An all-way stop is an intersection system used predominantly in the United States of America, Canada and South Africa where traffic approaching it from all directions is required to stop before proceeding through the intersection. Such intersections are most often found in the form of a '4-way stop', but may also sometimes be a '3-way stop' (either if one road ends there or if one street involved is one-way), or a '2-way stop' if both streets are one way or situated at right angles. Where five or more directions of traffic approach such an intersection 'all-way stop' is generally used. 'All-way stop' always implies that all approaches must stop, whereas 'N-way stop' does not necessarily imply this but always serves to indicate the number of approaches that do stop. A stop sign at an all-way stop does not need to have a supplemental plate but often does.
A motorist approaching an all-way stop is always required to come to a full stop. In most jurisdictions that use all-way stops, pedestrians always have priority at a crosswalk, even unmarked ones which exist at every intersection with approximately right angles as the logical continuations of the sidewalks. Bicyclists in some US jurisdictions, such as Idaho, may treat any stop sign as a yield sign. After a full-stop has been made, vehicles usually have the right-of-way to proceed through the intersection in the order that they have stopped at the intersection. In the USA if two or more vehicles arrive at approximately the same time the road user on the left yields to the user on their right , while in South Africa drivers must use common sense and gestures. Some areas have additional formal and informal rules which may or may not include special procedures for when all stop signs are approached simultaneously.
Where this intersection type is used a failed traffic light would usually be considered an all-way stop until police arrive or normal operation is restored. Alternatively, in some jurisdictions that use all-way stops, a failed traffic light is treated as an uncontrolled intersection. When an approach to an intersection is controlled by a red flashing light it is the equivalent of a stop sign in almost every US jurisdiction . When all approaches to an intersection are controlled in this way the rules for an all-way stop apply.
Most countries outside North America, particularly in Europe, simply do not have intersections where all users have to stop whenever they are approached. As the most restrictive type of controlled intersection in North America, the all-way stop's equivalent is realized in a number of ways elsewhere. In countries where 'priority to the right' is observed as a default rule, the most restrictive type of intersection can be an uncontrolled one. It usually only occurs in conjunction with low-volume roads or as a traffic calming device that is similar in terms of desired effect, but not methodology to an all-way stop . An intersection type considered to be complementary (or alternative, depending on location) to the all-way stop and in fact used on six continents, is the roundabout. In particular the UK, amongst others, has adopted the roundabout instead of the all-way stop as the most restrictive type of intersection. There are a number of key differences in approach:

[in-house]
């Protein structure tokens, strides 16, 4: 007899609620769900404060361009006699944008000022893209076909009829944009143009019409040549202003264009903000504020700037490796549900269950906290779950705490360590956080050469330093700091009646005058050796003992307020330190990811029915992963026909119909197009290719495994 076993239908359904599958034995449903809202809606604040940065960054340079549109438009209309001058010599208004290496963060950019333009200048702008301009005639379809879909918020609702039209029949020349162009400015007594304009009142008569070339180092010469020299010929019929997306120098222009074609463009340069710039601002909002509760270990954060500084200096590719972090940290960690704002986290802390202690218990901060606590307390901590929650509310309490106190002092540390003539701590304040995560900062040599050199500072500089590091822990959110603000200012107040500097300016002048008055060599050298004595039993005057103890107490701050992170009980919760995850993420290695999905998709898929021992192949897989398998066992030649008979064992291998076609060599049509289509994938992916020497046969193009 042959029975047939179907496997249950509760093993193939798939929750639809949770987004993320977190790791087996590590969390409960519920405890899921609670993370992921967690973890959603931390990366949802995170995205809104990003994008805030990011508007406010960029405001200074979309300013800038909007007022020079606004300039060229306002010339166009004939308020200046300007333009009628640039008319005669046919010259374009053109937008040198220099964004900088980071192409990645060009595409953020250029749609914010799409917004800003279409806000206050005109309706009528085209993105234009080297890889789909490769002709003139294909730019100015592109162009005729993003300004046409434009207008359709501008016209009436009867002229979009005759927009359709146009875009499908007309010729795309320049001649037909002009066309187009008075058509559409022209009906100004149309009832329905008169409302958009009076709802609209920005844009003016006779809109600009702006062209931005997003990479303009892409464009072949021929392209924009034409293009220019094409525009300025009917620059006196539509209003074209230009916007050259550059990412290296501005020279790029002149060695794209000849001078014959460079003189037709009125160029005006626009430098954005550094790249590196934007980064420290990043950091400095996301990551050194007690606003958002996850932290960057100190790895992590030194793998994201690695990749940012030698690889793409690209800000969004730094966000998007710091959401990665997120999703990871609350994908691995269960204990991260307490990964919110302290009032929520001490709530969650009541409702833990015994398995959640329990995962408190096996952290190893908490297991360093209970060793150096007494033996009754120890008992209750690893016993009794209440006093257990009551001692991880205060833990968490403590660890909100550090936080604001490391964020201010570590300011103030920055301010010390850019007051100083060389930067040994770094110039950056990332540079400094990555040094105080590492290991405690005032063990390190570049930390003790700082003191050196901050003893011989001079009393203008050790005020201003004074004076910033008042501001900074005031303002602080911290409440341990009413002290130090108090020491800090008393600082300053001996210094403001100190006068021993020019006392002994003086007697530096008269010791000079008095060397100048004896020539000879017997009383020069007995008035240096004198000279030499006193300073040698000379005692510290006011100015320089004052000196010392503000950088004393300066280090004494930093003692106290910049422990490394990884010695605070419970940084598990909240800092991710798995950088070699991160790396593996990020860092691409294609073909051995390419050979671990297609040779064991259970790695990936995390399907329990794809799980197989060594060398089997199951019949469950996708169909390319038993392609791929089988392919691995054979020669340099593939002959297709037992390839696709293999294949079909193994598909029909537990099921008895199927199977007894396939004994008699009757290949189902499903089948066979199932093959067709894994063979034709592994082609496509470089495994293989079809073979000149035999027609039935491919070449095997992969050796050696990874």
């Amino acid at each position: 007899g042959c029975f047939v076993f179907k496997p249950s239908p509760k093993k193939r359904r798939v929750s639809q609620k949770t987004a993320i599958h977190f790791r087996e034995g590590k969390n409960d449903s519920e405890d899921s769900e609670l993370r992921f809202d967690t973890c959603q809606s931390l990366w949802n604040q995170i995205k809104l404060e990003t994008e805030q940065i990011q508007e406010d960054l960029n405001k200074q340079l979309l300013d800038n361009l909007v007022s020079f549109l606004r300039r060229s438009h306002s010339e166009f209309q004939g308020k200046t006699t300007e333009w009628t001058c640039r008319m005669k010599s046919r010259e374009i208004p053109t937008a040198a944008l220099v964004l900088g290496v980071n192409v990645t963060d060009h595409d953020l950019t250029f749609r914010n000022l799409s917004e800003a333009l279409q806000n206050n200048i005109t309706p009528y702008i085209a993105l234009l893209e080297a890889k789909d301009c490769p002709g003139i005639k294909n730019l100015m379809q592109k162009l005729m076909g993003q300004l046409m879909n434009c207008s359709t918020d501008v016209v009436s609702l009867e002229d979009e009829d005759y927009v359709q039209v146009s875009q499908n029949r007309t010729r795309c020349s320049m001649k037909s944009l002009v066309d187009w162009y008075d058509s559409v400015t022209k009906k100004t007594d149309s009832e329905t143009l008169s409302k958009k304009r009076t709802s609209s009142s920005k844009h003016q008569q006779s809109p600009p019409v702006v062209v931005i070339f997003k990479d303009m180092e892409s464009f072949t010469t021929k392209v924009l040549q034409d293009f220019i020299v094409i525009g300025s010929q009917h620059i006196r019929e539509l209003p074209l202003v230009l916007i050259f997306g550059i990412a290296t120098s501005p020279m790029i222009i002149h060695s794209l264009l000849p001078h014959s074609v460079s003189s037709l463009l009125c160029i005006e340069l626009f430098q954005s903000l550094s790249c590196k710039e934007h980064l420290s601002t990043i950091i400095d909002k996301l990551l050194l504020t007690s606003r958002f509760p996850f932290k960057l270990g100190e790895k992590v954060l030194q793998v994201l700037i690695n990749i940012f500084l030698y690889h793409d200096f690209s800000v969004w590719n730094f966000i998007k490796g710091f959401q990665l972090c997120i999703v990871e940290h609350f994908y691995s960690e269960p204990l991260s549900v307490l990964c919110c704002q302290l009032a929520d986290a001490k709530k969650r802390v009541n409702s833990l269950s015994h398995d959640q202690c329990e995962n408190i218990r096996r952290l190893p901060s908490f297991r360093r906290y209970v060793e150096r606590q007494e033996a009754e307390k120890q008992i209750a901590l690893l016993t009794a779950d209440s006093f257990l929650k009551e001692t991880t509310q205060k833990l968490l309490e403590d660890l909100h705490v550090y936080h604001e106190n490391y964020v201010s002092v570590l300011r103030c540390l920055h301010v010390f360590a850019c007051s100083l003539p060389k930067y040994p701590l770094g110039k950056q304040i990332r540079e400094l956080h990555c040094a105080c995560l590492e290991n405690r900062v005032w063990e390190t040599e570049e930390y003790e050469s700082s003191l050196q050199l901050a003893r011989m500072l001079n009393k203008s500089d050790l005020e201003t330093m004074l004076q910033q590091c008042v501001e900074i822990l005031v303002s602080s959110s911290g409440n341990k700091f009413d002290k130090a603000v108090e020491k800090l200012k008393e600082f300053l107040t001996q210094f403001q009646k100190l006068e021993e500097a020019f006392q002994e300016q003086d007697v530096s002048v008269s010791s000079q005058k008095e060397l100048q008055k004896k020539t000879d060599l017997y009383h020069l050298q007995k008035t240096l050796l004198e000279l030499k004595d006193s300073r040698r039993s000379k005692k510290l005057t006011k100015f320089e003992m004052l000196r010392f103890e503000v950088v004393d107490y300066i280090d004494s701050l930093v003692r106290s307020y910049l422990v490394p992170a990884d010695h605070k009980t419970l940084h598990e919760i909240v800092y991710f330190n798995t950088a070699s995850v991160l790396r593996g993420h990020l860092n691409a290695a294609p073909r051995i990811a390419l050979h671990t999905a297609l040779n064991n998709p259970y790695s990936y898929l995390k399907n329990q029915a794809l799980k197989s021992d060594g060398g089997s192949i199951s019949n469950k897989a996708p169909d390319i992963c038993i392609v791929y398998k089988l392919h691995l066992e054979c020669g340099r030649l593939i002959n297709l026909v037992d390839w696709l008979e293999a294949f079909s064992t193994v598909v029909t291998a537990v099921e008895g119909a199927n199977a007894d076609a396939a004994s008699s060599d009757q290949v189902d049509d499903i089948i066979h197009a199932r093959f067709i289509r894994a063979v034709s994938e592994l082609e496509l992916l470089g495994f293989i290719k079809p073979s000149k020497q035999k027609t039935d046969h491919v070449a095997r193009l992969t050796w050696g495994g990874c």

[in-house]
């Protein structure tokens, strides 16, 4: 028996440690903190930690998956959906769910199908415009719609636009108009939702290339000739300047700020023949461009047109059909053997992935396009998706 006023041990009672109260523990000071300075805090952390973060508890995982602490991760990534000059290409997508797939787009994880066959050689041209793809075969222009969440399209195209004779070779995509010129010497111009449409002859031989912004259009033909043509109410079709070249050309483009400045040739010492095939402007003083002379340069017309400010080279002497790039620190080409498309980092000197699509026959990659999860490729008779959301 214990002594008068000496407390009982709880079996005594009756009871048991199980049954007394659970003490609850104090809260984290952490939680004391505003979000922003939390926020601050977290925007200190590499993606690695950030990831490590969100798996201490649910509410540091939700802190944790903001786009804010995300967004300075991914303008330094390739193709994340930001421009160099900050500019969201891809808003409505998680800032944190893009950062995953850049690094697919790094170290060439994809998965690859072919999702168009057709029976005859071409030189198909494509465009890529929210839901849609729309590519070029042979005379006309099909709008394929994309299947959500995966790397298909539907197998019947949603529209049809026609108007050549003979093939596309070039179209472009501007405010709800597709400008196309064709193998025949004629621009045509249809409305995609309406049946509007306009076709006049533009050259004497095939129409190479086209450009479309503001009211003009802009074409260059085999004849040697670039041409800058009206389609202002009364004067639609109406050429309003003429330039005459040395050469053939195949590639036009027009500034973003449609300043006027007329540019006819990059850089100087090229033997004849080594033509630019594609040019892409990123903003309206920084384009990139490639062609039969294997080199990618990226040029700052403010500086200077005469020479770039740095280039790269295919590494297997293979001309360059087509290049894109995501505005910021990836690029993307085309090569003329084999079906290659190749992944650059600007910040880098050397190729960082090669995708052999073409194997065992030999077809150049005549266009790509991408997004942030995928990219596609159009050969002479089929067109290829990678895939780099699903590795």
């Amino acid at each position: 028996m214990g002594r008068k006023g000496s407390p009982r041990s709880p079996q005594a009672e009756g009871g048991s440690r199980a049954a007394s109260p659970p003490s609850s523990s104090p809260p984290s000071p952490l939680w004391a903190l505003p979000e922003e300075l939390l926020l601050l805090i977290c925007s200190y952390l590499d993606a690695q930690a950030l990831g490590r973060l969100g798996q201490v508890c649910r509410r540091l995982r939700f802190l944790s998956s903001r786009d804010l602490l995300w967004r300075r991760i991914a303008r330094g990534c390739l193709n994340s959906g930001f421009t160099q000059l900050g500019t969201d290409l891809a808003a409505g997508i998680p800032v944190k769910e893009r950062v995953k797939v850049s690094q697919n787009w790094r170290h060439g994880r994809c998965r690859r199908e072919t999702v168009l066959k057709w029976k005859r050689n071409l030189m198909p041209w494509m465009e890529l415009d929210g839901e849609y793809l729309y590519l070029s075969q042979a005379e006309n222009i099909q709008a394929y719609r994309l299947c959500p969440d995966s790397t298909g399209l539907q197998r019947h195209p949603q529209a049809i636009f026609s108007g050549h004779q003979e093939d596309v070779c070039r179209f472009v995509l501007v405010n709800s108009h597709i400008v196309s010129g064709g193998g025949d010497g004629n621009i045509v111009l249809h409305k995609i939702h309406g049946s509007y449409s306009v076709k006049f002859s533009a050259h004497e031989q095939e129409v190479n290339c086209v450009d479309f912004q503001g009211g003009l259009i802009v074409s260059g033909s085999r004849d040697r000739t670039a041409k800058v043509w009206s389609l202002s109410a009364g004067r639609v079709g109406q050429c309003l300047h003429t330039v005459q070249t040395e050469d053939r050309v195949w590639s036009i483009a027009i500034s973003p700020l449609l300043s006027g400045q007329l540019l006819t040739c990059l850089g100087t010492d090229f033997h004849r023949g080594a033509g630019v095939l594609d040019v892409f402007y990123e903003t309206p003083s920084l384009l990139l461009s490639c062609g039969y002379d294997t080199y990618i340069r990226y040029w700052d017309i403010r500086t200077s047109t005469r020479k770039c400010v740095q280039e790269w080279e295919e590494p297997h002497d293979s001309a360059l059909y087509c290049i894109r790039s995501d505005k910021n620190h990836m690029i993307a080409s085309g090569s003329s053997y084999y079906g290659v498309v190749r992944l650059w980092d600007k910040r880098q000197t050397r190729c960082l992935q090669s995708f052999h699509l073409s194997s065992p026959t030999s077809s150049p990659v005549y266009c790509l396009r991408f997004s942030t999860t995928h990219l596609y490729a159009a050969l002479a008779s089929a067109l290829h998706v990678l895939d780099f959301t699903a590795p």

The frequent stopping of vehicles associated with all-way stops reduces their efficiency and increases wear in comparison to the relatively constant speed of a vehicle using roundabouts. This may help to explain the prominence of roundabouts in Europe, where fuel is typically more expensive than in North America.
Except in larger traffic circles, pedestrians are generally not permitted to use the central island of a roundabout. To safely and perhaps legally continue through such intersections a pedestrian may be required take an even longer route than vehicular traffic to utilize pedestrian crossings. As the most restrictive type of intersection all-way stops are often considered the safest type of intersection for such users.
Learner drivers also have difficulty correctly using All-way stops because of their complex rules, which often differ by location, and because they are observed with varying degrees of compliance. One uninformed or aggressive driver can easily disrupt the ideal flow through the intersection, which is not unlikely given the more complex rules for its users and the multitude of possible right-of-way of errors that can be made. Roundabouts do not suffer from such ambiguities. The only possible mistakes one can make in a roundabout are a failure to yield on entry or an unnecessary yield while in the roundabout. The simple rules and physics of a roundabout all but eliminate many of the dangerous movements associated with traditional crossroads; roundabouts command driver respect and are less complex than a all-way stops, but they may give drivers a false sense of security.
Nonetheless, stop signs at large are far more prominent in North America, notably the US, than in countries that do not use all-way stops. The colloquialism that 'familiarity breeds contempt' can help to explain why stop signs are almost universally (in terms of location, not users) disrespected in the US. For example: the criteria for the placement of an all-way stop might only take into account peak conditions, meaning a stop might only be necessary at peak times at an otherwise highly visible intersection. Legally obligated, but ostensibly unnecessary, frequent stopping can indirectly encourage faster and possibly illegal driving between stop signs. A driver traversing mostly roundabouts will, having likely not stopped, not have an incentive to speed and will be more receptive to a stop sign placed for actual safety needs, like because a yield/give way sign is insufficient. Despite the law, stop signs in the US are indeed violated in all manners, usually by simply not completely stopping, what is known as a 'rolling' or 'California' stop amongst other names.